An Aborted Frog Eyes Review From Last Year
I visited Frog Eyes' home town of Victoria, British Columbia once. Like almost no other place I've been it struck me as a city that longs for history. It has one already, of course, but you get the feeling that the past it posesses isn't quite the past it desires. Victoria longs for a grand and sweeping past, a past of deep traditional and historical significance.
And so it overreaches itself in a constant quest for something it supposes can simply be created. This is the new world after all. They were told it would be possible.
But, predictably, Victoria gets it all wrong. A postmodern Baudrillian similacrum if ever there was one - fake plastic stone mansions, fairytale horse drawn carriages and double decker buses fight for the attention of your eye as you sit taking afternoon tea in the shadow of the legislative parliament building of the troubled province of British Columbia, Canada.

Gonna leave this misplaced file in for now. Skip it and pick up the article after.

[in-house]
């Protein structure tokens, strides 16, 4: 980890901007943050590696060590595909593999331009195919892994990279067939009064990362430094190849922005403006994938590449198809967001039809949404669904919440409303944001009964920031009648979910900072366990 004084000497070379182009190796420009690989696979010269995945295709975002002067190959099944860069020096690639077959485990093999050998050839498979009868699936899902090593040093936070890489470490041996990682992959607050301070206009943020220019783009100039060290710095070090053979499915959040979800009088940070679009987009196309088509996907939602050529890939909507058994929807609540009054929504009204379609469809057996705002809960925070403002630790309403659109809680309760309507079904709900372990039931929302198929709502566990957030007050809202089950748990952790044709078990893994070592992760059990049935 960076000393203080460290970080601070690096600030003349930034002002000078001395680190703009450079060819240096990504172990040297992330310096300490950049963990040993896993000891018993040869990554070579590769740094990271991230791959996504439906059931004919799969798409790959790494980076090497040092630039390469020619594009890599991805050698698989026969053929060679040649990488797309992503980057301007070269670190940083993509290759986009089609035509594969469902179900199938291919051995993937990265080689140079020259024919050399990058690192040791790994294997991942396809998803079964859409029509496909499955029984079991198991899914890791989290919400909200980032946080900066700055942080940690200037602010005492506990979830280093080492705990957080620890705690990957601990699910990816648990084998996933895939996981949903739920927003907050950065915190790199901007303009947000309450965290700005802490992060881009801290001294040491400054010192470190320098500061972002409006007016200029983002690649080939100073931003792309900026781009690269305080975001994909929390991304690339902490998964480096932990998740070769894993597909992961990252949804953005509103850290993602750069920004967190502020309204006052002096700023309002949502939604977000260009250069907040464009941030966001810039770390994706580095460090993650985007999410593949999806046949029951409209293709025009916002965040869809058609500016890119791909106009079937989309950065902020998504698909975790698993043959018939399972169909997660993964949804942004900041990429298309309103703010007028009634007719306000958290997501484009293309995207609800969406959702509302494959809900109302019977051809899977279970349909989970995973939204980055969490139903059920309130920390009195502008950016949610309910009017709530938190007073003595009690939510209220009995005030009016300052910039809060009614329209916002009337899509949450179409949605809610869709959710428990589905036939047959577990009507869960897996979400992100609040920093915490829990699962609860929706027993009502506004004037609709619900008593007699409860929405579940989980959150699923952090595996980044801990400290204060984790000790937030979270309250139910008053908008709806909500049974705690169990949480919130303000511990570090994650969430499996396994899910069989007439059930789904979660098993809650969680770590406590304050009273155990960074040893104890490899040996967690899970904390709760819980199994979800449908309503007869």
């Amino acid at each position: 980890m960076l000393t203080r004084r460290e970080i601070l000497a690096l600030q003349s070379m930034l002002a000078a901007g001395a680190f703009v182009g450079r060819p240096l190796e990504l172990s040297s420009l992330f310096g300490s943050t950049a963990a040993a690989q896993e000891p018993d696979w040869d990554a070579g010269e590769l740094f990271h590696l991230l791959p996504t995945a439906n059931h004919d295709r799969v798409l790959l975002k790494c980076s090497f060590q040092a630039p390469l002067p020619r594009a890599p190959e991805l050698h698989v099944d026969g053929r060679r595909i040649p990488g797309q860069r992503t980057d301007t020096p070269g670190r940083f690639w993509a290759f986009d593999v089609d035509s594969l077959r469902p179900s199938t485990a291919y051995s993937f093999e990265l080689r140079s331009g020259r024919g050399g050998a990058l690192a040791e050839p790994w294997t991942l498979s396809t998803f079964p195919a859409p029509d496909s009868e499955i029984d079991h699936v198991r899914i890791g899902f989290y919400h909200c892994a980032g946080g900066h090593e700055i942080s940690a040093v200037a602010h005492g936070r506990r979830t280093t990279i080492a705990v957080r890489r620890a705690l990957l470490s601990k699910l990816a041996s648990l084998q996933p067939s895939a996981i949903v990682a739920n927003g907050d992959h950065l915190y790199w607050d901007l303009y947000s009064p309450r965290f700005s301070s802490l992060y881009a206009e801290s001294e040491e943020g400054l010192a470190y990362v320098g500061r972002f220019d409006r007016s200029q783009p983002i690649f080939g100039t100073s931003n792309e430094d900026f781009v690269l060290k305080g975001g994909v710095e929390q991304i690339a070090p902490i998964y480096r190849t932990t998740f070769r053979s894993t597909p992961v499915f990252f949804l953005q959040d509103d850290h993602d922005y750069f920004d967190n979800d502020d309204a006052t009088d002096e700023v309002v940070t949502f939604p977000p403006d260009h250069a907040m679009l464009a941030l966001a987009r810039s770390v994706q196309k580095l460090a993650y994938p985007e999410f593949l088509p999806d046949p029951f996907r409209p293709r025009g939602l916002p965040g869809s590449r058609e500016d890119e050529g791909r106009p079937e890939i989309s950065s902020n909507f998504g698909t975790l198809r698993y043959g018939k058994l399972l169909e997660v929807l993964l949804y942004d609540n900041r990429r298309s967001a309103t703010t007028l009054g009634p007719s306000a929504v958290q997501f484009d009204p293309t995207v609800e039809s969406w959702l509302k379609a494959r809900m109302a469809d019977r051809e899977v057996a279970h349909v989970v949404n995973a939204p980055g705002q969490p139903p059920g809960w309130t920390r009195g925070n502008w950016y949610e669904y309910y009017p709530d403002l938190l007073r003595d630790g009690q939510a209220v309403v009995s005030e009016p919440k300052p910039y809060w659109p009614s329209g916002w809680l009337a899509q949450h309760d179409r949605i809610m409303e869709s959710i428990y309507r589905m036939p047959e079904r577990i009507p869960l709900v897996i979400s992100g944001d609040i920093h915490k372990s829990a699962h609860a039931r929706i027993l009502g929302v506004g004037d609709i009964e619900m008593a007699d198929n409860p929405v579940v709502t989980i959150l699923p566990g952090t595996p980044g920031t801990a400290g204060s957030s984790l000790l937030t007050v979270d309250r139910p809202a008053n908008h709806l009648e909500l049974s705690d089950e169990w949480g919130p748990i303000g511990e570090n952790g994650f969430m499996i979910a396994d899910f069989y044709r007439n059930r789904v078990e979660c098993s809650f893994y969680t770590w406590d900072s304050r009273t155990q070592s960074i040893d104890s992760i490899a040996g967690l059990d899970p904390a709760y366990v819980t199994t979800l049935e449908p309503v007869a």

The irony presents itself that the dream of pushing westward simply results in a historical homesickness, an overpowering nostalgic longing for what has been left far, far behind. And the quest to re-produce it is a difficult, problematic and dangerously distracting one.
One can't help but see Frog Eyes' and their main man Carey Mercer as a product of this environment. And certainly in this sense Mercer has done his home town proud; if there is to be a monument constructed - a common reference used in Frog Eyes' music - then it would be erected to him, right in Victoria's faux-historic town centre.
Frog Eyes have dug deep into an old European sensibility that is almost entirely absent in contemporary European bands themselves. And Europe's just the start. Mercer is often found to be quoting the old testement, the torah, even ancient Chinese wisdom and what's more, unlike his hometown, one feels that he really gets it.